Teaching Your Kids a Sense of Tact

By Deirdre Wilson


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Imagine the horror and embarrassment of your toddler shrieking – for the mere satisfaction of hearing her own voice – at a funeral.

Or perhaps you’ve had the privilege of sheepishly explaining your preschooler’s declaration, “That man has no hair!”, to a passerby.

Think a lack of tactfulness is typical of only the youngest children?

Then maybe you haven’t heard your preteen answer that phone call you’ve been waiting for with, “Yeah? … Um, I don’t know if she’s here. Call back later.” Click.

0pt">Childhood innocence and spontaneity is delightful, often even hilarious. But a child’s lack of tact is not.

Whether it’s a blunt assessment of Aunt Jane’s holiday creamed onions (“Yuck!”) or the opening of a gift followed by “I already have this!”, every parent has had to deflect a child’s well-placed – though usually not deliberate – zinger.

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Once the words are out, the damage is done, leaving the parent feeling helpless and the child, who may know he’s about to be reprimanded, feeling badly.

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Tact and manners are among the kindest things a parent can teach a young child, says Nancy Samalin, who lectures on parenting issues nationwide and has written several parenting books, including Loving Without Spoiling.

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“It has to do with learning to care for other people. Does that come naturally for children? No. Is it our job as parents to teach them? Absolutely,” Samalin says. “We’re giving them a gift that allows them to be liked, appreciated and enjoyed.”

; FONT-FAMILY: Verdana">At the same time, parents need to realize that a child who has loudly commented on “that lady in the wheelchair” is just being a kid.

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“We think that kids are being rude and we want children to be honest, but we want them to be selectively honest,” Samalin says. “They are very observant; they see something different and they say so.”

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“The No. 1 thing here is, don’t punish your children for this,” adds Lawrence Cohen, Ph.D., a psychologist who specializes in play therapy and the author of Playful Parenting, a book guiding parents on using play to help raise their children. “They’re not being deliberately malicious. They’re just being kids.”

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Cohen notes that a somber or more formal occasion, such as a funeral, doesn’t have the same meaning to young children as it does to adults. “They just cognitively don’t get the idea of death being permanent and very sad,” he says.

; FONT-FAMILY: Verdana">Young children also can’t distinguish well between “public” and “private,” Cohen notes. “If we say, ‘That person is so fat!’ in private, but would never say it in public, then we’re horrified when our child says it in public. But that’s because children don’t make that distinction between public and private. They have to be taught that distinction.”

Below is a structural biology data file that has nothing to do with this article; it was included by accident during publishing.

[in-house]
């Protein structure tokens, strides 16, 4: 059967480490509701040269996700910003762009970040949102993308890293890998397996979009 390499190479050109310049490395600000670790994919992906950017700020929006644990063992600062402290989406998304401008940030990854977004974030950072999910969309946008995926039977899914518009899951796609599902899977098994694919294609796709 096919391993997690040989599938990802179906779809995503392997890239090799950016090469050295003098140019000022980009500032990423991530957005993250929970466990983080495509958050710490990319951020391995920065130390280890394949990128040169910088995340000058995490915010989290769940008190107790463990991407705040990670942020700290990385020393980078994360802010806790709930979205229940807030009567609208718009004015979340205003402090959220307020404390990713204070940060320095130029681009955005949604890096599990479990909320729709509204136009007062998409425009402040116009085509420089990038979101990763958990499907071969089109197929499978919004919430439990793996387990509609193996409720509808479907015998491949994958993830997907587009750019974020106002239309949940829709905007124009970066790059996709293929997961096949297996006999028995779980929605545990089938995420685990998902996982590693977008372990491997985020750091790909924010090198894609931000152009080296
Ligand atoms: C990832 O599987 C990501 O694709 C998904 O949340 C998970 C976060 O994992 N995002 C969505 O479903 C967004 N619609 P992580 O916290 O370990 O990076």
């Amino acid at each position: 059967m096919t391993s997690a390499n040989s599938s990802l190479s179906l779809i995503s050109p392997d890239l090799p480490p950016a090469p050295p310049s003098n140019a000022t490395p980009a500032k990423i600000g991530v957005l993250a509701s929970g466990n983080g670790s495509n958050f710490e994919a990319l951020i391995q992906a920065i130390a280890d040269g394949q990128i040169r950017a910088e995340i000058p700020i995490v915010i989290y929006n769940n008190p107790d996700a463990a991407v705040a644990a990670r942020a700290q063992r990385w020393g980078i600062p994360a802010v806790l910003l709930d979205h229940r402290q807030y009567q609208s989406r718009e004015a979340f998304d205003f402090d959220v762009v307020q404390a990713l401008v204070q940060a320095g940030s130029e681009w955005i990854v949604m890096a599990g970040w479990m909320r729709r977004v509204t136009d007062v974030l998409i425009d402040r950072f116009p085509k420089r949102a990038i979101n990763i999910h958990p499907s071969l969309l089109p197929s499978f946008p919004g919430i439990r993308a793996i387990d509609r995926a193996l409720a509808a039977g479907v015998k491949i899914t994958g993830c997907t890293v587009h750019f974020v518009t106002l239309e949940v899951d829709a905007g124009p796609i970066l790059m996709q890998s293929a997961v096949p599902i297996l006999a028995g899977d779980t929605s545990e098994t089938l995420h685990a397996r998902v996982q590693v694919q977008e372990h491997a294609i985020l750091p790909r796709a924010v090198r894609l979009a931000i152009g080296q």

Know Your Toddler’s Capabilities

When it comes to toddlers, parents need to remember these children’s limitations.

“If you think you’re going to teach tact to 2-year-olds, you’re in the wrong ballpark,” says Samalin. “Two-year-olds have no conscience, no impulsivity control. They’re irrational; they hardly have any language.

“When they’re upset, they’re going to hit and scream, and you have to be smart enough not to take them to a place like a funeral or a fancy restaurant unless you want to be embarrassed,” she says. “It’s like putting a 2-year-old in a living room that has a lot of fancy objects. I wouldn’t do it and if I did, I would expect all hell to break loose. Or I would be prepared to bring food or a toy to distract the child.”

Sometimes, however, parents can’t avoid bringing an infant or toddler to an event that isn’t particularly child-friendly. Fortunately, many people do understand the child’s limitations and are more tolerant than the parent might realize.

Prepare and Role-Play with Older Children

But when it comes to behavior in public, preschoolers and elementary-school-age children are often expected to know better. With these children, experts in parenting and in etiquette suggest preparing them in advance – by talking with them, role-playing a situation and by being an effective role model yourself.

“You have to assume that kids are going to do the wrong thing,” Samalin says “If you don’t teach them, they won’t know better. It behooves us as parents to anticipate this. Preparation is very important.”

• Let the child know in advance what is going to happen and what you expect.
“You can say, ‘Listen, honey, we’re going to Grandma’s house and she can get very hurt when she makes a nice meal and you don’t like it and say Yuck!’” Samalin advises. A parent might then suggest that the child simply not eat an item that he doesn’t like or quietly let the parent know that he doesn’t want to eat it.

Similarly, if a child is about to receive gifts, let him know that a giver might be hurt if he immediately announces that he already has a particular item. Instruct him instead to smile and say, “Thank you,” and tell him that you and he will work out what to do about the duplicate gift later on.

• If it’s quiet that you want, give your child time beforehand to let off some steam.